While no individual account form can suit every individual's needs, we would note that the power of attorney, more than almost any other instrument, makes clear the intent of the depositor and provides a strong evidentiary trail in the event of an abuse.
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    Finally, for the ultimate protection of the assets of the elderly, New York bank trust departments are among the most sophisticated and responsive in the Nation, providing a level of service, prices, and features designed to fit the needs of many senior citizens who could by no means be classified as wealthy. Even having said this, we would welcome the opportunity to meet with you to enhance communication on this important issue.

    Before closing, I would like to bring the subcommittee's attention to a current concern with regard to fraud on bank customers that is unfortunately too widespread. As the Year 2000 approaches, the media have reported at length on possible problems with bank computers. Fortunately, banks have made herculean efforts to correct these problems and the bank regulators, State and Federal, have testified to this preparation before the Congress and the State legislature. On a cautionary note, our banking superintendent recently stated that criminals masquerading as bankers, bank regulators, investment advisers or financial consultants, continually ask people to give them bank account numbers or to take their money out of the bank for safekeeping. The elderly are certainly the most vulnerable in this process. We are working with the Secret Service, State banking department, and the State attorney general's office to advise consumers of Y2K fraud and could not let the opportunity of this hearing today pass without calling this issue to your attention.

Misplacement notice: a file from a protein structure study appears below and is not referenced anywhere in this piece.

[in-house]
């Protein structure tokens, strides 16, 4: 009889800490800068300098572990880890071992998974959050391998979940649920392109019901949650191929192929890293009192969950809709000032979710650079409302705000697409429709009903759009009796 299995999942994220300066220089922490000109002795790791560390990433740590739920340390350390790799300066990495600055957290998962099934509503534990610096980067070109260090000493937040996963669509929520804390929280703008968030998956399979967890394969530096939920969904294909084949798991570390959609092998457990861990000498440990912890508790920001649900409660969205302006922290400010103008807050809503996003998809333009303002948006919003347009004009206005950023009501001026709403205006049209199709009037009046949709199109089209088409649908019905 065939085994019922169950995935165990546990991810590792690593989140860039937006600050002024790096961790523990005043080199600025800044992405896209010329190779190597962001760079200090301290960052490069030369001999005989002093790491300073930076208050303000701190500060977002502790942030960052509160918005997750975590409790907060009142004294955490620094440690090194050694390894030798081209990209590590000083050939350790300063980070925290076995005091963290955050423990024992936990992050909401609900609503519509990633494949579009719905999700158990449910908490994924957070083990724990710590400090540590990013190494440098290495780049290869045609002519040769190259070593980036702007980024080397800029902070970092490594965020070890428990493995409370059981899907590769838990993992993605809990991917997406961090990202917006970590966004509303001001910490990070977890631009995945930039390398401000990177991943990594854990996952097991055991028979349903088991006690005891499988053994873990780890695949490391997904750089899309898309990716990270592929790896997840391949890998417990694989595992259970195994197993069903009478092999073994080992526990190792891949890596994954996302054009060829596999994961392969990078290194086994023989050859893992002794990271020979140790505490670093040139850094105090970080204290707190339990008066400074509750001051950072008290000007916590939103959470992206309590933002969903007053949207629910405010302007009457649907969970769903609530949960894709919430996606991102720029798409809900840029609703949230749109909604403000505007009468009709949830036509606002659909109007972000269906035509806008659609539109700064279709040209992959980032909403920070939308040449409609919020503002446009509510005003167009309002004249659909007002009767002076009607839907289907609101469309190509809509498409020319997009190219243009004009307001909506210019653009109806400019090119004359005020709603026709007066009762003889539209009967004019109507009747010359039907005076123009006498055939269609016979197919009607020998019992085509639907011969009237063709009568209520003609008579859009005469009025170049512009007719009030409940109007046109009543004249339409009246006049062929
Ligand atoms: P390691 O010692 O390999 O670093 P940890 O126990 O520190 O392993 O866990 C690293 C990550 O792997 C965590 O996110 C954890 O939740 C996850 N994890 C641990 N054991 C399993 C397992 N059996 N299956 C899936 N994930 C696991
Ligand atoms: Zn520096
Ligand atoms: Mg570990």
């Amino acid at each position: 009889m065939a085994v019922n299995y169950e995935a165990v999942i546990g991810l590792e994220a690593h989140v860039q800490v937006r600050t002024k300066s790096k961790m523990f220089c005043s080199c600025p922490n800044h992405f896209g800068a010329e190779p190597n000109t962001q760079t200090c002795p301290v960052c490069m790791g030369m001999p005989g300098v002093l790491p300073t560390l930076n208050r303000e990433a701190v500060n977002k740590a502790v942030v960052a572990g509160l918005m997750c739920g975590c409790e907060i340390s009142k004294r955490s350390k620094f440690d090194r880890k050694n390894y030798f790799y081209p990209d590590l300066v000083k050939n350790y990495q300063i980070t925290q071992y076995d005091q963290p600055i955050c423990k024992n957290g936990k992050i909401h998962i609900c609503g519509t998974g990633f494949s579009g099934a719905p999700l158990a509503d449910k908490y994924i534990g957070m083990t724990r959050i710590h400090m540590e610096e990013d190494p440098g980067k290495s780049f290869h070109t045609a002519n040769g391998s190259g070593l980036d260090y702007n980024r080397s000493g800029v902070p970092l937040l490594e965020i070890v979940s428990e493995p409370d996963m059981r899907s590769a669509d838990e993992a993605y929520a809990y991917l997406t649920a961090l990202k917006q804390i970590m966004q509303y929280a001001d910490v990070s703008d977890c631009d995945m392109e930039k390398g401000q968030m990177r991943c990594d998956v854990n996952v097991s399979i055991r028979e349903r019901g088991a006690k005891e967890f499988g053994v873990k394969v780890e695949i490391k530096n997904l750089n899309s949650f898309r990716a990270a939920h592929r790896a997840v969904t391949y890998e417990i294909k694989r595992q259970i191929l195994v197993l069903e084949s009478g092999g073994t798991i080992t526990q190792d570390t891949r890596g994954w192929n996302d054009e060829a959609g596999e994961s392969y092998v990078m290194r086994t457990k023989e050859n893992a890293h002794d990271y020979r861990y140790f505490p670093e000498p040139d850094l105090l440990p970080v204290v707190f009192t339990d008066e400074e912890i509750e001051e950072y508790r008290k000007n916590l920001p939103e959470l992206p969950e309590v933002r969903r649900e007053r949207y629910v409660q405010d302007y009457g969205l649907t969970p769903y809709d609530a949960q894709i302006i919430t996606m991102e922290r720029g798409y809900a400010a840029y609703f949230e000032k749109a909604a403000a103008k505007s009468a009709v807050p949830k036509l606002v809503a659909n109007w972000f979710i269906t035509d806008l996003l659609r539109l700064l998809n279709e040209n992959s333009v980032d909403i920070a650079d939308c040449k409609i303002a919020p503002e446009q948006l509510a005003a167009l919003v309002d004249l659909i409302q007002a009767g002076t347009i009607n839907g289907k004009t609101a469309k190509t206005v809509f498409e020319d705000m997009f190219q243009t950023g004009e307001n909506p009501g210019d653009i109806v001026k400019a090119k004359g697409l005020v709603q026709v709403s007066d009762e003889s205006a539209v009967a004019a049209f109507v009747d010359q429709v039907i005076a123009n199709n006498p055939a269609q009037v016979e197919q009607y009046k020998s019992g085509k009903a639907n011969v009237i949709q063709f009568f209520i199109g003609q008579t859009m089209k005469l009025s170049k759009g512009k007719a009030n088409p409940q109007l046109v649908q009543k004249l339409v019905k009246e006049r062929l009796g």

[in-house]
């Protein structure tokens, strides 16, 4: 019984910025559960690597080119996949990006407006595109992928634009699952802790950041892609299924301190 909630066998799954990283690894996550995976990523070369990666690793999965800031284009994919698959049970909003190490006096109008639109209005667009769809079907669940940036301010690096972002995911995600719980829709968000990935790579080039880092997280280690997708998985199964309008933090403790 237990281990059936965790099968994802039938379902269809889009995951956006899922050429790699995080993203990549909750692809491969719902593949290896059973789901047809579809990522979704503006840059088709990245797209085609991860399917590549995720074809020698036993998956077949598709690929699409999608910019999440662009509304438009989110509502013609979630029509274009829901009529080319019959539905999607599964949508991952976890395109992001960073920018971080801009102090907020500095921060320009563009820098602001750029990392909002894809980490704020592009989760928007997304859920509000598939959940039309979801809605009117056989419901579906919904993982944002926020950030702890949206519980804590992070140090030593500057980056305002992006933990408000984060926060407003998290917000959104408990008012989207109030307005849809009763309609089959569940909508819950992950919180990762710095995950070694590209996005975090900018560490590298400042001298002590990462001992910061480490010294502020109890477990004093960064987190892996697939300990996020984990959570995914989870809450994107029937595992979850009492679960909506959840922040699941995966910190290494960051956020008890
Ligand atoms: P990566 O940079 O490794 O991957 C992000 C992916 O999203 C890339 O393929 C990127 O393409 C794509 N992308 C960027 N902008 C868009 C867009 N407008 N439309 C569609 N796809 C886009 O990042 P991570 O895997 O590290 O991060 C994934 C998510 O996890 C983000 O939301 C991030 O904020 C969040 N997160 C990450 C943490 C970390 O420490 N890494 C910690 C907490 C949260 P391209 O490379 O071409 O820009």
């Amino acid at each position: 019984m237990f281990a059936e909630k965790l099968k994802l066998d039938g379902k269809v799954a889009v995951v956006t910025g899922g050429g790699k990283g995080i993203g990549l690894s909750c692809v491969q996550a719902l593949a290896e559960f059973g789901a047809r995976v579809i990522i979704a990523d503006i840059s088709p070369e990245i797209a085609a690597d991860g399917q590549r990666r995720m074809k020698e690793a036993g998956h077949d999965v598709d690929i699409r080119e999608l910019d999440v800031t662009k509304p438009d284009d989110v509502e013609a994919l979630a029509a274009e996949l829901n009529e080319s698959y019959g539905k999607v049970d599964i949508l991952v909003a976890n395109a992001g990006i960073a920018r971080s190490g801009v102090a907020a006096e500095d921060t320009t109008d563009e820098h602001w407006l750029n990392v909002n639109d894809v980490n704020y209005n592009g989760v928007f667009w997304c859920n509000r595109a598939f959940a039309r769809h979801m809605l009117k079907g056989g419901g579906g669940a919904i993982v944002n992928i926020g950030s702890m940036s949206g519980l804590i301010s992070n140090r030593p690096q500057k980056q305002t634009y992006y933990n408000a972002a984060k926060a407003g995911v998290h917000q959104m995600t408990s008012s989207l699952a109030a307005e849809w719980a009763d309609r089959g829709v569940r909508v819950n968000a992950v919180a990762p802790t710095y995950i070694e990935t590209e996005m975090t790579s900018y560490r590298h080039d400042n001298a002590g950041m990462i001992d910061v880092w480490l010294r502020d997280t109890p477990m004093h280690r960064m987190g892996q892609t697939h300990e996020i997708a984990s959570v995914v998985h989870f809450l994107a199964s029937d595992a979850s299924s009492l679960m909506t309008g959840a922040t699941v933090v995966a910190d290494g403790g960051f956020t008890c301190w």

While an exhaustive cataloging of all the Federal and State banking laws designed to ensure the needs and rights of senior citizens is clearly beyond the scope of this hearing today, it remains our strong belief, and this was stated at the earlier panel, that customer education is the best way to match each customer's needs and wants with the banking products that exist to serve them, and also the needs and the rights of individual customers. To this end, we pledge our cooperation to every sector of government and to your subcommittee, Mr. Chairman, to ensure, and, I might add, to enhance this effort. In my experience and our experience at the Association, it is through this customer education, making these issues public, that we become not only aware of possible new avenues of legislation and regulation, but also the cooperation that's needed to express to the public in general and to bank customers that there are problems out there and this is how you may wish to correct them.